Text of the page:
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Sewing Gift Packages – The Fold Line Review

THIS ITEM WAS GIFTED TO THE REVIEWER FOR THE PURPOSES OF WRITING THE REVIEW. ALL THOUGHTS AND OPINIONS ARE THE REVIEWER'S OWN.

Reviewed by Jane

I have not sewn for ages so I thought this would be an ideal opportunity to start again as well as use this opportunity to review this item. The company “The Fold Line” have sewing gift packages and you can choose between the following :-
• Lahja Unisex Dressing Gown by designer Named
• Stevie Tunic by designer Tilly and Buttons
• Bakerloo Blouse and dress by designer Nina Lee
• Ogden Cami by designer True Bias
• Kielo Wrap dress and jumpsuit by designer Named
• Wilder Gown by designer Friday Pattern Company
• Toaster Sweaters by designer Sew House Seven

On the company’s website, there is a description of what each pattern is together with a photograph. You are also given the sizes of the pattern and they go from being quite small to large sizes. I was impressed by the range to choose from.

Having read the information on all the patterns and looked at the photographs, I decided to go for the Toaster sweaters as I can wear it as soon as I make it as it states that it is suitable for the cooler months. The other deciding factor was that the sweaters are simple to sew and suitable for all levels which suited me down to the ground.
I was intrigued by the names of the designers as I thought who would be called True Bias or Named so I did what most people do; I googled them. I found that True Bias is in fact designer Kelli Ward and Friday Pattern Company is in fact a company. I could not find anything about “Named” to my disappointment, but I was delighted to find that the designer for the pattern I have chosen to review is Peggy Mead and it is worth reading her blog as it makes an interesting read.

Okay, so to my sewing gift package. It came in a brown cardboard envelope and on opening this, there was a black paper A4 size envelope with the words (in white lettering), “Let us take you on a sewing adventure…..” That whetted my appetite so I opened the envelope and found the Toaster sweater pattern, Toaster sweaters instruction booklet for the two different styles sweaters, a postcard with the words “Shall we get this sew on the road?” and stuck to the other side of this envelope is a small black woven label saying “I made this…. With a scissors symbol. This is supposed to be exclusive, but I have seen labels like this before. There was also a £20 gift voucher code which initially I thought you could use to buy fabric for the pattern but unfortunately not. The voucher is for more patterns, and these are not cheap.

Any way I now needed to read the instruction booklet to see what I required including how much fabric. I decided on sweater number two pattern as this looked slightly easier, but I immediately confused myself with the 20% stretch. Thankfully the amount of material needed was stated on the back of the pattern, so I just went along with this. I then had to buy matching thread. It is lovely to have a sewing pattern to do but I would take a dim view if one of my friends or family bought me this sewing package gift knowing I would have to buy the fabric and thread as fabric is expensive nowadays unless I had been wanting this particular pattern! I had looked at patterns fairly recently and a well known store that deals in hobbies is currently selling their patterns for £4 so £40 for this is far too much.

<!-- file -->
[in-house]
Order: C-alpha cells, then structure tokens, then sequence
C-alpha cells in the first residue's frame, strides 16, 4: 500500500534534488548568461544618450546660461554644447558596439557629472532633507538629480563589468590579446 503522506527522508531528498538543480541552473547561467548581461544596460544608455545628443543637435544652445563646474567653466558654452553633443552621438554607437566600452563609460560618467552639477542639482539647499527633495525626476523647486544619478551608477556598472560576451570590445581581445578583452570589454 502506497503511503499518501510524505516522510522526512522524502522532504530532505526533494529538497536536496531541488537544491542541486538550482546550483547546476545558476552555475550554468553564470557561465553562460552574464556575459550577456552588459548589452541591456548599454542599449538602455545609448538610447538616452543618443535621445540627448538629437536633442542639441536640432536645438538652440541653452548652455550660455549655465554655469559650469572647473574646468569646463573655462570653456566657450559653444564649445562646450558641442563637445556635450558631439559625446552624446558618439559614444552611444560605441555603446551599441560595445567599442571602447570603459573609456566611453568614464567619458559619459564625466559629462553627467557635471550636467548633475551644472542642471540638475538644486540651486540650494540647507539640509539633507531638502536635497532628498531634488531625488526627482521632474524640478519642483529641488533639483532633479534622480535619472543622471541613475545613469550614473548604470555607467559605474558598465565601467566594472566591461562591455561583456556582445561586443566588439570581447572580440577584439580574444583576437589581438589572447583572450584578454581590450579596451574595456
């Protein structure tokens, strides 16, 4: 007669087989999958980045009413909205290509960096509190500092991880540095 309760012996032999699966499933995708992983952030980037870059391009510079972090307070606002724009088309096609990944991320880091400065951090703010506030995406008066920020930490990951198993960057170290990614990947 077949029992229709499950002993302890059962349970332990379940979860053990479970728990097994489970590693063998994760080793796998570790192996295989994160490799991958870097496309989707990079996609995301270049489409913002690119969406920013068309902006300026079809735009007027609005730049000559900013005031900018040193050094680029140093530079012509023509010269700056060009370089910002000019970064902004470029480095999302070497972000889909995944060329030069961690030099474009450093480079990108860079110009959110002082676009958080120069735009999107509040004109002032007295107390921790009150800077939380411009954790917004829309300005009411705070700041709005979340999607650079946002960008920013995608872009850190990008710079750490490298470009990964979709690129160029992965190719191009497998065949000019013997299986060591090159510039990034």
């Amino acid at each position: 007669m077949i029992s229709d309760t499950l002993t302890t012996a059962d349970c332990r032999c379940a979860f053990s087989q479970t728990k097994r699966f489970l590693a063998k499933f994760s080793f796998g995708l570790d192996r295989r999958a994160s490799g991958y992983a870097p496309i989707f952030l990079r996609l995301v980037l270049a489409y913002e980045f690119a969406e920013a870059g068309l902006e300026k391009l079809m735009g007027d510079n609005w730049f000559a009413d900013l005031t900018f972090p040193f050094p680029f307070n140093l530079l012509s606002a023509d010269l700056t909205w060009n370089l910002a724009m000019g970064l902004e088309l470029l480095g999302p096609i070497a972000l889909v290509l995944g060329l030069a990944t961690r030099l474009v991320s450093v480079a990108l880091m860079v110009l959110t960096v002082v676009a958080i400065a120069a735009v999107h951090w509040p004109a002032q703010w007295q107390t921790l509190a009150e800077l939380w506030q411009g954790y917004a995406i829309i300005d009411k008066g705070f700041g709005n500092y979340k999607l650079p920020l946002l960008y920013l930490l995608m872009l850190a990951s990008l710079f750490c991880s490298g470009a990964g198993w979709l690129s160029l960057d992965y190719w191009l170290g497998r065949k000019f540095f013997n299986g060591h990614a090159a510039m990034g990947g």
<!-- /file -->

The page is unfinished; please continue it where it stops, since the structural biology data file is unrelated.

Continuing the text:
The instruction booklet is the saving grace of this sewing gift package. It provides a glossary of the terms used in a straightforward manner. I found some of these amusing such as “Crack stitch”. This is not as bad as you would think but it can also be called “stitch in a ditch”; okay it still sounds bad but it basically means stitching directly on a seam or in the crease of the seam so the stitching does not show. I now understand why sewing groups are always laughing! From the glossary, the booklet informs you of the preparations required which I had never thought of before but point number one makes excellent sense. This point is referring to washing the fabric before cutting out as fabrics do shrink a little and this also makes the fabric stiffer so it is easier to work with. Why had my mother never told me this? Next point are the tools required. I had all the basic list but when it came to optional tools then I just hope these are not too important as I do not have them. The preparations look straightforward and instructions on what to do when you have your pattern pieces seems again straightforward. However, I still cannot get my head around allowing for the 20% stretch so I look forward to seeing how this works. I found more information of the fabric I could use on the Sew House Seven website which recommended the following :-Mid-weight stretch fabrics with at least 20% stretch such as wool jersey, knit boiled wool, ponte, stretch woven wool, some sweatshirt fleeces, heavier jersey knits.

My fabric (a wool jersey), has been given a gentle wash and is now drying and then will need to be ironed before the pattern is placed on it. I am afraid I am going to leave you there but nevertheless I should soon hopefully have a toaster sweater.

The idea of a sewing gift package is great, but this package is like getting a needle felted kit without the wool.
If you know someone who has loads of fabric or you are happy to give a voucher for fabric in addition to this sewing gift package, then it could be an ideal Christmas gift item or birthday gift or just a cheer me up gift.

Rating: 2.5/5 (due to price)

RRP: £40

This product can be purchased from The FoldLine here.

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